Additional Images


Eastern Inner Loop


Visitors learn that the trees in the woodlot where they are standing have grown undisturbed for over 170 years.

" . . . The Penn State arboretum shall strive to become an interdisciplinary 'institute for land health' . . . ."


Mission Statement


Looking toward the East Sub-Campus from beside the Hosler Oak during its first year after being transplanted to the Arboretum.

In the traditional sense, arboreta are curated collections of trees, shrubs, and other plants arranged deliberately for study and display. Although the traditional definition is still relevant, modern arboreta may use their plant collections to support scholarship and education in ways that were not envisioned just decades ago. To illustrate the range of possibilities, the subject of study may be not only the plants themselves (e.g., horticulture, botany, dendrology), but also the arrangement of plants and plant communities in the landscape, and perhaps even the landscape as a cultural or ecological feature (e.g., ecology, landscape architecture, geography, social sciences). Other scholarly pursuits, perhaps not so intrinsically linked to arboreta as most of the above examples, may be catalyzed, encouraged, or facilitated by the presence of the arboretum and its facilities (e.g., geology, architecture, fine arts, engineering). The display, or design, of this arboretum is arranged to support these pursuits of study, as well as amenity and recreation, in accord with the mission of The Arboretum at Penn State.


The mission of The Arboretum at Penn State is to promote the quality of human life by seeking, through scholarship, research, and education, collaborative solutions to growing demands on the natural landscape and its resources. As a place of beauty in a rapidly expanding metropolitan area, an educational facility, and a microcosm of the human-nature continuum in settled landscapes, The Arboretum at Penn State shall strive to become an interdisciplinary "institute for land health" of state, regional, and perhaps national significance.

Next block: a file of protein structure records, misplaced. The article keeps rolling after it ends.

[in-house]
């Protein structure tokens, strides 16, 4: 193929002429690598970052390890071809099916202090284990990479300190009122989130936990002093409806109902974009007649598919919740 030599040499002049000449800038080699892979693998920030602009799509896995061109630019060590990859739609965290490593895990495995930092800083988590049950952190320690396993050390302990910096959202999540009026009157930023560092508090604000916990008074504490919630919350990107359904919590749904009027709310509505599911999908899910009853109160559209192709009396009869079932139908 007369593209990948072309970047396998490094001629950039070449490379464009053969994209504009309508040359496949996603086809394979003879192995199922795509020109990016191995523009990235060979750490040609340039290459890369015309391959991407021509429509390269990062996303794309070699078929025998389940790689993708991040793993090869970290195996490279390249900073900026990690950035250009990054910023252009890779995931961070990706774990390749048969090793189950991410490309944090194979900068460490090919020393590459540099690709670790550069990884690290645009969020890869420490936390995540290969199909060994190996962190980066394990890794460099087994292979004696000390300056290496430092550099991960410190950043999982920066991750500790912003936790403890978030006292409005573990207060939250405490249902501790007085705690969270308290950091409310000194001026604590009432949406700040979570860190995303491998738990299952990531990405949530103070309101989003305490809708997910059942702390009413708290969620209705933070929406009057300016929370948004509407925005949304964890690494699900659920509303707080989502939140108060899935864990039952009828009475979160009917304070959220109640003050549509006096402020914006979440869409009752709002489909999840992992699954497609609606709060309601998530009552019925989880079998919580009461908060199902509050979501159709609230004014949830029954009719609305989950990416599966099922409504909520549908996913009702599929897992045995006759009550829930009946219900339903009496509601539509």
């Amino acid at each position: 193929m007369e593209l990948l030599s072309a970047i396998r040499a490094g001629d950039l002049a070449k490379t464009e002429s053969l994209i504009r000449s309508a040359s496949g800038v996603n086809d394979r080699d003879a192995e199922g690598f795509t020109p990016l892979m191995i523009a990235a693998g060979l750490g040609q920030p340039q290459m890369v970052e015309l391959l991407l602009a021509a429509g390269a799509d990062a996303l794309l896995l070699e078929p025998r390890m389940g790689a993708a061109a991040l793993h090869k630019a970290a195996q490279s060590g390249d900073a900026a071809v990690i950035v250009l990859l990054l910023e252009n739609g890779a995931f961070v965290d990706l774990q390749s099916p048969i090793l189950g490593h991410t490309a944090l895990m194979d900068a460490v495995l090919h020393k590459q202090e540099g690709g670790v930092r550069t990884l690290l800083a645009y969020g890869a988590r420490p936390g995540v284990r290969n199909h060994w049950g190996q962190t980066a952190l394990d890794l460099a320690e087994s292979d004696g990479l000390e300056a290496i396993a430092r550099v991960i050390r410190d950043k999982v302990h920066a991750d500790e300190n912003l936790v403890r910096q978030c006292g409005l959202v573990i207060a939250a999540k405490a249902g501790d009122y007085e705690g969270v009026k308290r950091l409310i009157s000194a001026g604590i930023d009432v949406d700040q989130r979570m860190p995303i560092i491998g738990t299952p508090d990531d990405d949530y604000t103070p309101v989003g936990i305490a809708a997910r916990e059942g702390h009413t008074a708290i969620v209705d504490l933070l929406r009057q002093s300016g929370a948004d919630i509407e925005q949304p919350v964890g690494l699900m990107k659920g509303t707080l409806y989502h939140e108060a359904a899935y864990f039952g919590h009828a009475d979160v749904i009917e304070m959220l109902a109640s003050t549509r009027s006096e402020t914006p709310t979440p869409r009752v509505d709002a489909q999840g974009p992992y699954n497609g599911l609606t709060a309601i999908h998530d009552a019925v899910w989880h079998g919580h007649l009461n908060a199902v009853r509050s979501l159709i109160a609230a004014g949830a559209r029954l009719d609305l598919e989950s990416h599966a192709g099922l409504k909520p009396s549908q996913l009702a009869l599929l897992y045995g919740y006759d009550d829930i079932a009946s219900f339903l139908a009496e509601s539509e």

College of Agricultural Sciences

Although arboreta everywhere are attempting to address missions relevant to contemporary issues, older arboreta are constrained by long-lived collections assembled for such traditional purposes as the phylogenetic display of specimen plants. The design concept envisioned for The Arboretum at Penn State is contemporary and innovative. Its essence is the harmonious composition of seemingly disparate elements: buildings, agriculture, gardens, plantation forests, and natural plant communities — a human/nature continuum — and, supporting all, the water and soil of the land (sensu Leopold). With its rich tapestry of multidimensional but unified elements, the Arboretum will itself be a metaphor for environmentally compatible use of the natural landscape by humans. The following interpretive themes will be emphasized: (1) richness of biological and ecological diversity in native and cultivated collections; (2) stewardship and conservation of soil, water, and biological resources; (3) environmentally compatible use of the landscape - maintaining balance in the human/nature continuum; and (4) restoration of degraded landscapes.


Source: Richard Ackley
Promoting stewardship of the land is one of the Arboretum's main themes.

The site of Penn State’s Arboretum is the most expansive, remaining open space adjacent to this growing university and rapidly urbanizing metropolitan area. Because of its unique topography and location, the site is a place of unexpected serenity and solitude in a community generally crowded with the sounds of people and their vehicles. Within the area of the Arboretum is a historically important forest grove with herbaceous species of special botanical significance, and the site straddles an important groundwater recharge and well-head protection zone that is critical to the local water supply. The Arboretum borders the Mount Nittany Expressway (soon to become part of Interstate 99) and Park Avenue, which are becoming the principal routes of arrival at the University. The site is also adjacent to two residential neighborhoods (College Heights and Overlook Heights) and within walking distance of a retirement facility, The Village at Penn State, and another residential community, Toftrees.